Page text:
Doctors may be able to use a new test to accurately identify women with ovarian cancer, according to a study published in the journal Cancer Epidemiology, Biomarkers, & Prevention Research (2010 Aug 10. [Epub ahead of print]).
The study, conducted by scientists at the Georgia Institute of Technology, focused on a new technique involving mass spectrometry of a single drop of blood serum which was vaporized by hot helium plasma. As the molecules from the serum became electrically charged, a mass spectrometer was used to measure their relative abundance. The test looked at metabolites, the small molecules involved in metabolism that are in the serum. Then, using machine learning techniques, researchers were able to sort the sets of metabolites that were found in cancerous plasma from the ones found in healthy samples and mapped the results.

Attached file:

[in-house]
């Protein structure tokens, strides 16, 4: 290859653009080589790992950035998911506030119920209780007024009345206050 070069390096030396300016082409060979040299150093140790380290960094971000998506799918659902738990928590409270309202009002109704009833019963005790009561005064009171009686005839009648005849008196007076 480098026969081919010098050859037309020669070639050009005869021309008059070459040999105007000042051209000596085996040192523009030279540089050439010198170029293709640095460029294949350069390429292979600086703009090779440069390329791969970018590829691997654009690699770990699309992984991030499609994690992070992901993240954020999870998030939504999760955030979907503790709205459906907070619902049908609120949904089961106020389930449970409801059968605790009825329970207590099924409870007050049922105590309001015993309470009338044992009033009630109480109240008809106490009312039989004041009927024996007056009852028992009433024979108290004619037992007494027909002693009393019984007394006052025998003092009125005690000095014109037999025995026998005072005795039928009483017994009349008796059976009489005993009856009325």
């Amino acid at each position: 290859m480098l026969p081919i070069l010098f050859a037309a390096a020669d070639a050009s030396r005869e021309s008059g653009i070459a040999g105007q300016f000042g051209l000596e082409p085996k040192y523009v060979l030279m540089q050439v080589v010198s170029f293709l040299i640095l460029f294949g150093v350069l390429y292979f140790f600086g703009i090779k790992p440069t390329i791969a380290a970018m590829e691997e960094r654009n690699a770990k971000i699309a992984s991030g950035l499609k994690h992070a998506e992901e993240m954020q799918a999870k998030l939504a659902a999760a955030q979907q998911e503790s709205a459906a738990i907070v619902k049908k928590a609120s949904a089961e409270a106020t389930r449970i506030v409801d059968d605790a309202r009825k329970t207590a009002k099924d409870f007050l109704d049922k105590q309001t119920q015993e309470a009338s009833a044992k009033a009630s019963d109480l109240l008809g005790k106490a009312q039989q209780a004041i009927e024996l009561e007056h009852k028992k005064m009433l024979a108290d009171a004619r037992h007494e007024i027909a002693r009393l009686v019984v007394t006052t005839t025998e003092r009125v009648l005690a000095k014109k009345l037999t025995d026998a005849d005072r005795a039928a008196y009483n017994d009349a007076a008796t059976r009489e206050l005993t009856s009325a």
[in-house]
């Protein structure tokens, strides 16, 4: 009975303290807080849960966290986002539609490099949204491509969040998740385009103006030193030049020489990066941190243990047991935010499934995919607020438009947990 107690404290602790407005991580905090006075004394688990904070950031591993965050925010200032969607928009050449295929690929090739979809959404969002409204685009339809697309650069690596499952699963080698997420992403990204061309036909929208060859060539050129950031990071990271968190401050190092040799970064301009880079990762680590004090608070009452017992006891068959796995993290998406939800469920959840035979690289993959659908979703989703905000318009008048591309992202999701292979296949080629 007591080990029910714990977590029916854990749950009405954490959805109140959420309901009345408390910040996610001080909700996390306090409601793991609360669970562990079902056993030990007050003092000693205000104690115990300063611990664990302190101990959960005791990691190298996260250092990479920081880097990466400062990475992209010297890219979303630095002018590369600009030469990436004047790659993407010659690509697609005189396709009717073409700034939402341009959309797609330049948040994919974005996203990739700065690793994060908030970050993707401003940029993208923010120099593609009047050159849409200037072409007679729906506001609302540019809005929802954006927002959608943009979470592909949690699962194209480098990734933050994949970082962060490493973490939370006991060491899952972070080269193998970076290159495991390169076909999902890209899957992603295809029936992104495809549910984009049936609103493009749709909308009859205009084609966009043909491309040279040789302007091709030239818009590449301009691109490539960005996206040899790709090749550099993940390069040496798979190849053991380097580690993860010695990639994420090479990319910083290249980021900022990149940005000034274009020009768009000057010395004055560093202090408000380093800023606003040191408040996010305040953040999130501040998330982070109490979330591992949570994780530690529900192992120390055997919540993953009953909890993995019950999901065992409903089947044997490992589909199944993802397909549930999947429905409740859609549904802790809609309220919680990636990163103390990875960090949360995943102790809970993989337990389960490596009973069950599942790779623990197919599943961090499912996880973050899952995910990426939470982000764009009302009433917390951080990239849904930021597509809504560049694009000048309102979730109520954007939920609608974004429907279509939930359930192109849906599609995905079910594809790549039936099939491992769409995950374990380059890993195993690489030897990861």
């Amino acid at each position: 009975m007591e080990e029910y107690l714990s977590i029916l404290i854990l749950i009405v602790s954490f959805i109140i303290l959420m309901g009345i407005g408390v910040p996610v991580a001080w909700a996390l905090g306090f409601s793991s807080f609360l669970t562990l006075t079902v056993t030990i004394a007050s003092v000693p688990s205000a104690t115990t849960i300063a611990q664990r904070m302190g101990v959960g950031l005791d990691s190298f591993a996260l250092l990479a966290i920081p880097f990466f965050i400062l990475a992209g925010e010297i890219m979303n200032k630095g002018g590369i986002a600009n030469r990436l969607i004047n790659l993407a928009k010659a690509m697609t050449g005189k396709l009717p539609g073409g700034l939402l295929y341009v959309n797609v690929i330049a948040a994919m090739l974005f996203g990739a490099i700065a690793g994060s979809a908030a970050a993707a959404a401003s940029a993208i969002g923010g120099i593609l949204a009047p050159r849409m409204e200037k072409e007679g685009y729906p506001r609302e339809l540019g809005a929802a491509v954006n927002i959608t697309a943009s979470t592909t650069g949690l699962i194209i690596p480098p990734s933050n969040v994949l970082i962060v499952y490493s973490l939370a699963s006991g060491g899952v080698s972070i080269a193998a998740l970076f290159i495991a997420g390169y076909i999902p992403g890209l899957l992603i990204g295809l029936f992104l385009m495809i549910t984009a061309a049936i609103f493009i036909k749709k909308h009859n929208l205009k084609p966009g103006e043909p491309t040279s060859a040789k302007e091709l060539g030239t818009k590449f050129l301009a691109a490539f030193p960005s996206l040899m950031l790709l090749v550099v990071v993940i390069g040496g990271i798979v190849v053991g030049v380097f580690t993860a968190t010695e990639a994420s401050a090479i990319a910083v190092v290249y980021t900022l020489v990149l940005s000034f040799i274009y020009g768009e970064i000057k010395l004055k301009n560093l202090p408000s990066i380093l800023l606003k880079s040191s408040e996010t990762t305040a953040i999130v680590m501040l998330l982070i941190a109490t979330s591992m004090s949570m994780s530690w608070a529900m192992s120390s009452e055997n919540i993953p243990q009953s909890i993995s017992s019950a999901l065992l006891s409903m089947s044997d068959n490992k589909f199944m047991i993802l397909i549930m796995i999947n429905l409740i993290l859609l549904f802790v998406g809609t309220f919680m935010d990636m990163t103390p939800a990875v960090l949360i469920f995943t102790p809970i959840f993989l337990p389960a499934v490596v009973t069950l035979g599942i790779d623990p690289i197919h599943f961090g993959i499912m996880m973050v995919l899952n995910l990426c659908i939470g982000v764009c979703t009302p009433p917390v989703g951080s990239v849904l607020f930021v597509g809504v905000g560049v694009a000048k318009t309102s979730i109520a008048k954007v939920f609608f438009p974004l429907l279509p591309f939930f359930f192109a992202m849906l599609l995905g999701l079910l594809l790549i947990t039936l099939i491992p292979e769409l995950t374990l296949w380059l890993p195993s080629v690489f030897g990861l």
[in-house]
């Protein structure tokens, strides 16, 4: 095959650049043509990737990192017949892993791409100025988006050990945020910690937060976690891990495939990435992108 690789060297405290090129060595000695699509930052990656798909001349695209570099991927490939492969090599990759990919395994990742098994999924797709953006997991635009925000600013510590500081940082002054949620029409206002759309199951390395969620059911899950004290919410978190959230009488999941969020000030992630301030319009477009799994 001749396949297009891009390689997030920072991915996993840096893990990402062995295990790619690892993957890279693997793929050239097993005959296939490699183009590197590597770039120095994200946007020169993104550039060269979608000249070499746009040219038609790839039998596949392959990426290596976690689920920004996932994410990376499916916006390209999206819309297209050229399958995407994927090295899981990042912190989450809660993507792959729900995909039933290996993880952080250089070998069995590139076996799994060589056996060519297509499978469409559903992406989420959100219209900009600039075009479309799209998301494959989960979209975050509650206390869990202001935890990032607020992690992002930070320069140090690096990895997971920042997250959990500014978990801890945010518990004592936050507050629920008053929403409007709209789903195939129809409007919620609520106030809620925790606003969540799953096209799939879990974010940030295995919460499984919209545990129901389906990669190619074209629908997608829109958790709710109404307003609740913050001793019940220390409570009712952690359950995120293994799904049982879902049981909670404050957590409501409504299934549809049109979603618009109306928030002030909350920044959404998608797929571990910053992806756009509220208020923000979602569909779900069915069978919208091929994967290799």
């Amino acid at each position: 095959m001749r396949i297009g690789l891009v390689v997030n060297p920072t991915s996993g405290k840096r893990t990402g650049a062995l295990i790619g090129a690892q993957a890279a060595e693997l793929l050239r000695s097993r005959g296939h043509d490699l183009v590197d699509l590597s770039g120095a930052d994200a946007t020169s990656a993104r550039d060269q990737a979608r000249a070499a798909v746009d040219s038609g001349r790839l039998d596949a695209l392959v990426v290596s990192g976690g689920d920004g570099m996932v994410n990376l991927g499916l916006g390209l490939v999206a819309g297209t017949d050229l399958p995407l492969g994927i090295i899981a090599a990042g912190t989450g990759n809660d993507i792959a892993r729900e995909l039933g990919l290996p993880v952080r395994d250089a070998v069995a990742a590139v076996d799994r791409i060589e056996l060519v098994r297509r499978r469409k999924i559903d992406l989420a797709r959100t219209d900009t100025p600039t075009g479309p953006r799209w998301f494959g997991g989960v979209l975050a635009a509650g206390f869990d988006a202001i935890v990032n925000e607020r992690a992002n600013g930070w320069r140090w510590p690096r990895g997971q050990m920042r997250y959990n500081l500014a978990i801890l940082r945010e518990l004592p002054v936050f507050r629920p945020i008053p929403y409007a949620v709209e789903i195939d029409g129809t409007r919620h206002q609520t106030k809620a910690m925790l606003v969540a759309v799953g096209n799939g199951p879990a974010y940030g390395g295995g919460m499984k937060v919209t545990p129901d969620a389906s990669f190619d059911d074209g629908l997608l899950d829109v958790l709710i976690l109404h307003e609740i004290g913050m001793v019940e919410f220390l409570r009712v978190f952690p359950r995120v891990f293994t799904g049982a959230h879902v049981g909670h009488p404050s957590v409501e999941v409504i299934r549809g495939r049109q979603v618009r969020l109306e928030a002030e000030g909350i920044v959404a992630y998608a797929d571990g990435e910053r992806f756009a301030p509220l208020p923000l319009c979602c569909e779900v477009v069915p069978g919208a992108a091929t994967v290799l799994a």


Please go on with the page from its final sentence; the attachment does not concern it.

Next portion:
The study team found that the initial tests, which involved 94 subjects, proved to be 100% accurate in distinguishing sera from women with ovarian cancer from normal controls. Additionally, the test registered neither a single false positive nor a false negative.
“The caveat is we don’t currently have 500 patients with the same type of ovarian cancer, so we’re going to look at other types of ovarian cancer,” said Facundo Fernandez, associate professor in the School of Chemistry and Biochemistry at Tech. “It’s possible that there are also signatures for other cancers, not just ovarian, so we’re also going to be using the same approach to look at other types of cancers. We’ll be working with collaborators in Atlanta and elsewhere.”